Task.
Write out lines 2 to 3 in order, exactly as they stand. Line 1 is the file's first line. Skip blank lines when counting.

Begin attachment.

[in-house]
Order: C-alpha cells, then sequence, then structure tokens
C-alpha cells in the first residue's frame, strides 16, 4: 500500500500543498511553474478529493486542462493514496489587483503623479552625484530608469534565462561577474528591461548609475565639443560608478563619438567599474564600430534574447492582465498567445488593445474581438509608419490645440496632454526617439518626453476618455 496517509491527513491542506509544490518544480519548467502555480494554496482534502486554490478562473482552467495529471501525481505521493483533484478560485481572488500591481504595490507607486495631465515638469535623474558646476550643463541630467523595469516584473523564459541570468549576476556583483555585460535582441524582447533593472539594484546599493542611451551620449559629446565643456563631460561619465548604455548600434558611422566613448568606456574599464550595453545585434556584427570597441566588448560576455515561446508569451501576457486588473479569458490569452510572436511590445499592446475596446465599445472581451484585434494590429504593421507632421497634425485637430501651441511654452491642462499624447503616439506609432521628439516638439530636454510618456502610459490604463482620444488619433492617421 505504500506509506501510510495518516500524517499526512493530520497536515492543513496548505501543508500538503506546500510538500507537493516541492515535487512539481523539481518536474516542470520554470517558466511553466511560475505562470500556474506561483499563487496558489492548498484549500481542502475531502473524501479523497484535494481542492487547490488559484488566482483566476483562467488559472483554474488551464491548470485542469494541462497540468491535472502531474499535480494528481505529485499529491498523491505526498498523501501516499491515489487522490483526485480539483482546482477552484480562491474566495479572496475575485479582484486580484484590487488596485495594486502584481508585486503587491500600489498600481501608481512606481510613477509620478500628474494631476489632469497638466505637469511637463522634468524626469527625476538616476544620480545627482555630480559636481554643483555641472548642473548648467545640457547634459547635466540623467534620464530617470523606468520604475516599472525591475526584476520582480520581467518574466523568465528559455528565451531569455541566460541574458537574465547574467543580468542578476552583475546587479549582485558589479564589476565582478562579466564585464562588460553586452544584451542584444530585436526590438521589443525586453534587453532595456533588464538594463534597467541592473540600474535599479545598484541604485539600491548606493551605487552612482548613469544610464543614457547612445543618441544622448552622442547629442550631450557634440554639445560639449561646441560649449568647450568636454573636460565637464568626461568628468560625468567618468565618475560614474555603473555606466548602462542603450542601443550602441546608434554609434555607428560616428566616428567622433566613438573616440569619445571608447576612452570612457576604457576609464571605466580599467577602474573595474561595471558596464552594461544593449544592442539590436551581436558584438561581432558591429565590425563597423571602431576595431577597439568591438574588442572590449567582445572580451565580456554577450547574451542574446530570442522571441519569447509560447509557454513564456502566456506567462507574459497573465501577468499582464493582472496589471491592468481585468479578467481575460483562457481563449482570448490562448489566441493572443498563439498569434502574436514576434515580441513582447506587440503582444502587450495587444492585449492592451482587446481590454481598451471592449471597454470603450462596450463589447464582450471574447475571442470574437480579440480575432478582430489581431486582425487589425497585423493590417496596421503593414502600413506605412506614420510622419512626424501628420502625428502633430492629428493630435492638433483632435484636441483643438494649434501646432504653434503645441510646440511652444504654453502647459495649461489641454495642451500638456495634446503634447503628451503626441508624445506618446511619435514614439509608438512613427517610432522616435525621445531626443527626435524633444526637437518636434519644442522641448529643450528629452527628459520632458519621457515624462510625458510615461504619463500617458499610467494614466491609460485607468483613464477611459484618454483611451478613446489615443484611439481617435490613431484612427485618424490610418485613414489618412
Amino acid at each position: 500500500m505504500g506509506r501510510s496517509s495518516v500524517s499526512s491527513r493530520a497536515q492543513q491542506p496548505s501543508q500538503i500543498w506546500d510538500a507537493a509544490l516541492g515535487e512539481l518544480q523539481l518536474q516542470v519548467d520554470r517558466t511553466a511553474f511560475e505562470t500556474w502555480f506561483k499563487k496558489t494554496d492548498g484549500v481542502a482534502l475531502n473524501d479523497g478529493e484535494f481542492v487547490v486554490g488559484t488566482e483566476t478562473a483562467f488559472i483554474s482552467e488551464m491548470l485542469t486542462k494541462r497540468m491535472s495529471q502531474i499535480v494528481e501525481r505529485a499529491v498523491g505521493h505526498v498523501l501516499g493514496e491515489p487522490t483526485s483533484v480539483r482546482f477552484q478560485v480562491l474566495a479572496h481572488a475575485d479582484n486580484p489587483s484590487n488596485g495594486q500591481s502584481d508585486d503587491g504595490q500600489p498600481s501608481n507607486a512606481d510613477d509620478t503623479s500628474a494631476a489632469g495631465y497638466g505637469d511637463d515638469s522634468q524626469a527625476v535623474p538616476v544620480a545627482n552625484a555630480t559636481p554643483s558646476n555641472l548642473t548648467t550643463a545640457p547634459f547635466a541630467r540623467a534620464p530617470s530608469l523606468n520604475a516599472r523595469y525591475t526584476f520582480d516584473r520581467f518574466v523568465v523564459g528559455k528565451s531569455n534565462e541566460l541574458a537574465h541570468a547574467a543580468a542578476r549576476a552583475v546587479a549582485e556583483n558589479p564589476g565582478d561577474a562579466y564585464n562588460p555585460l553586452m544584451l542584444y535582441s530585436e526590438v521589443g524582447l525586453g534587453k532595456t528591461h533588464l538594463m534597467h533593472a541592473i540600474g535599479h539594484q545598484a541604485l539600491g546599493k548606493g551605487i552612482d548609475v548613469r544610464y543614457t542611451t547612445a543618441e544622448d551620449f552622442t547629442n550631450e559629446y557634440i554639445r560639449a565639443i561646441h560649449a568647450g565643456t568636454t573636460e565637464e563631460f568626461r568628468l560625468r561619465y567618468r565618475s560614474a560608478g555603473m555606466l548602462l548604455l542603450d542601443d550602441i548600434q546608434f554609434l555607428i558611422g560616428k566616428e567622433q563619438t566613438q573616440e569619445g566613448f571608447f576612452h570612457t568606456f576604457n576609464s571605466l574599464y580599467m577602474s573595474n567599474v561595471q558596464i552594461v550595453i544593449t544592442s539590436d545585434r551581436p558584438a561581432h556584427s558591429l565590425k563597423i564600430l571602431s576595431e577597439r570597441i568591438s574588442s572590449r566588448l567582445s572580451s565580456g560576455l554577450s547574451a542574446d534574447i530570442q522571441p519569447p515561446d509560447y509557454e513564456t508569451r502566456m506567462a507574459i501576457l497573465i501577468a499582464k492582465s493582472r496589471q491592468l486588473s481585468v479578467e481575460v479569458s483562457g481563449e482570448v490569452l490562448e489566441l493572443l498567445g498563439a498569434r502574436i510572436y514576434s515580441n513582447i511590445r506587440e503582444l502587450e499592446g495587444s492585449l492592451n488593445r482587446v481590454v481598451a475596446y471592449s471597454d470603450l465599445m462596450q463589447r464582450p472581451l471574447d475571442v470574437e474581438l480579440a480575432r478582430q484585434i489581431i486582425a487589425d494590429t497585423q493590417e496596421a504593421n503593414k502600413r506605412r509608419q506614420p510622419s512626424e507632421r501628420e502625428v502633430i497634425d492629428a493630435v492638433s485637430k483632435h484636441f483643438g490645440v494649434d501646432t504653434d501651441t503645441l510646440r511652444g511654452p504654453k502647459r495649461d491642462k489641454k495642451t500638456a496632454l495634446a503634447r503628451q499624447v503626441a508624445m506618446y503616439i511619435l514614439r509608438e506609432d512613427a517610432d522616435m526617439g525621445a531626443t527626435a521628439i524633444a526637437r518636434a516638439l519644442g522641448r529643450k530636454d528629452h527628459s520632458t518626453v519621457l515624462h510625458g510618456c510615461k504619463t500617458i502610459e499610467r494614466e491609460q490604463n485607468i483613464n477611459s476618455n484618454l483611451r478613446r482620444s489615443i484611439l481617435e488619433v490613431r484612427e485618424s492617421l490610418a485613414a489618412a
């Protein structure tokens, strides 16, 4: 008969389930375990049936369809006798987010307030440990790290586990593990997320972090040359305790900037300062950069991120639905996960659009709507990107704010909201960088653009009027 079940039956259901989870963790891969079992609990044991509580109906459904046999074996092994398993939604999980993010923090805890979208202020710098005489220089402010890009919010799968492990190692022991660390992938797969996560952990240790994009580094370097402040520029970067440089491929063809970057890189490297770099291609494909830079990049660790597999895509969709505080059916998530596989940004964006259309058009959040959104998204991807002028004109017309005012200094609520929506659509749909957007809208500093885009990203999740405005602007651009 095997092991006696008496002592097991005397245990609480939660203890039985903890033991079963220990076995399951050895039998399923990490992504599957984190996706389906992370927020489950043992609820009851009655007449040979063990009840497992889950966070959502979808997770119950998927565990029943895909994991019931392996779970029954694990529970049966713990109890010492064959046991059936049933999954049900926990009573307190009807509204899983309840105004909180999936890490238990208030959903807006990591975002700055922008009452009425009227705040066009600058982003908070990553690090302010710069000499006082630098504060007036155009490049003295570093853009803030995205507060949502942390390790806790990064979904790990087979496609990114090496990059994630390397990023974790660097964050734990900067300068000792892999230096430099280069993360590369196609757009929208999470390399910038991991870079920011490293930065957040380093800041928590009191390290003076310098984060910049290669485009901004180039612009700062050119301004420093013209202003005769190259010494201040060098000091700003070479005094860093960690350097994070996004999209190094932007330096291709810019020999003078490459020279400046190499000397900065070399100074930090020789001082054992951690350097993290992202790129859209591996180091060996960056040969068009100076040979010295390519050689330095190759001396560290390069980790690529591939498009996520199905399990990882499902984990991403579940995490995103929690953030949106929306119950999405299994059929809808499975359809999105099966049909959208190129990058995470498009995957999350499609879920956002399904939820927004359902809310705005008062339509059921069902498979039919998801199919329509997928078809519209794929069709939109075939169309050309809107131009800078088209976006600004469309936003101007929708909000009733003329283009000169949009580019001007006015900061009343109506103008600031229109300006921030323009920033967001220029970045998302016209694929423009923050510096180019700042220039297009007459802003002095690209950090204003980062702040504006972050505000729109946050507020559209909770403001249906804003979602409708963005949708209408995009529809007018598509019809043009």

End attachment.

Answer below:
Order: C-alpha cells, then sequence, then structure tokens
C-alpha cells in the first residue's frame, strides 16, 4: 500500500500543498511553474478529493486542462493514496489587483503623479552625484530608469534565462561577474528591461548609475565639443560608478563619438567599474564600430534574447492582465498567445488593445474581438509608419490645440496632454526617439518626453476618455 496517509491527513491542506509544490518544480519548467502555480494554496482534502486554490478562473482552467495529471501525481505521493483533484478560485481572488500591481504595490507607486495631465515638469535623474558646476550643463541630467523595469516584473523564459541570468549576476556583483555585460535582441524582447533593472539594484546599493542611451551620449559629446565643456563631460561619465548604455548600434558611422566613448568606456574599464550595453545585434556584427570597441566588448560576455515561446508569451501576457486588473479569458490569452510572436511590445499592446475596446465599445472581451484585434494590429504593421507632421497634425485637430501651441511654452491642462499624447503616439506609432521628439516638439530636454510618456502610459490604463482620444488619433492617421 505504500506509506501510510495518516500524517499526512493530520497536515492543513496548505501543508500538503506546500510538500507537493516541492515535487512539481523539481518536474516542470520554470517558466511553466511560475505562470500556474506561483499563487496558489492548498484549500481542502475531502473524501479523497484535494481542492487547490488559484488566482483566476483562467488559472483554474488551464491548470485542469494541462497540468491535472502531474499535480494528481505529485499529491498523491505526498498523501501516499491515489487522490483526485480539483482546482477552484480562491474566495479572496475575485479582484486580484484590487488596485495594486502584481508585486503587491500600489498600481501608481512606481510613477509620478500628474494631476489632469497638466505637469511637463522634468524626469527625476538616476544620480545627482555630480559636481554643483555641472548642473548648467545640457547634459547635466540623467534620464530617470523606468520604475516599472525591475526584476520582480520581467518574466523568465528559455528565451531569455541566460541574458537574465547574467543580468542578476552583475546587479549582485558589479564589476565582478562579466564585464562588460553586452544584451542584444530585436526590438521589443525586453534587453532595456533588464538594463534597467541592473540600474535599479545598484541604485539600491548606493551605487552612482548613469544610464543614457547612445543618441544622448552622442547629442550631450557634440554639445560639449561646441560649449568647450568636454573636460565637464568626461568628468560625468567618468565618475560614474555603473555606466548602462542603450542601443550602441546608434554609434555607428560616428566616428567622433566613438573616440569619445571608447576612452570612457576604457576609464571605466580599467577602474573595474561595471558596464552594461544593449544592442539590436551581436558584438561581432558591429565590425563597423571602431576595431577597439568591438574588442572590449567582445572580451565580456554577450547574451542574446530570442522571441519569447509560447509557454513564456502566456506567462507574459497573465501577468499582464493582472496589471491592468481585468479578467481575460483562457481563449482570448490562448489566441493572443498563439498569434502574436514576434515580441513582447506587440503582444502587450495587444492585449492592451482587446481590454481598451471592449471597454470603450462596450463589447464582450471574447475571442470574437480579440480575432478582430489581431486582425487589425497585423493590417496596421503593414502600413506605412506614420510622419512626424501628420502625428502633430492629428493630435492638433483632435484636441483643438494649434501646432504653434503645441510646440511652444504654453502647459495649461489641454495642451500638456495634446503634447503628451503626441508624445506618446511619435514614439509608438512613427517610432522616435525621445531626443527626435524633444526637437518636434519644442522641448529643450528629452527628459520632458519621457515624462510625458510615461504619463500617458499610467494614466491609460485607468483613464477611459484618454483611451478613446489615443484611439481617435490613431484612427485618424490610418485613414489618412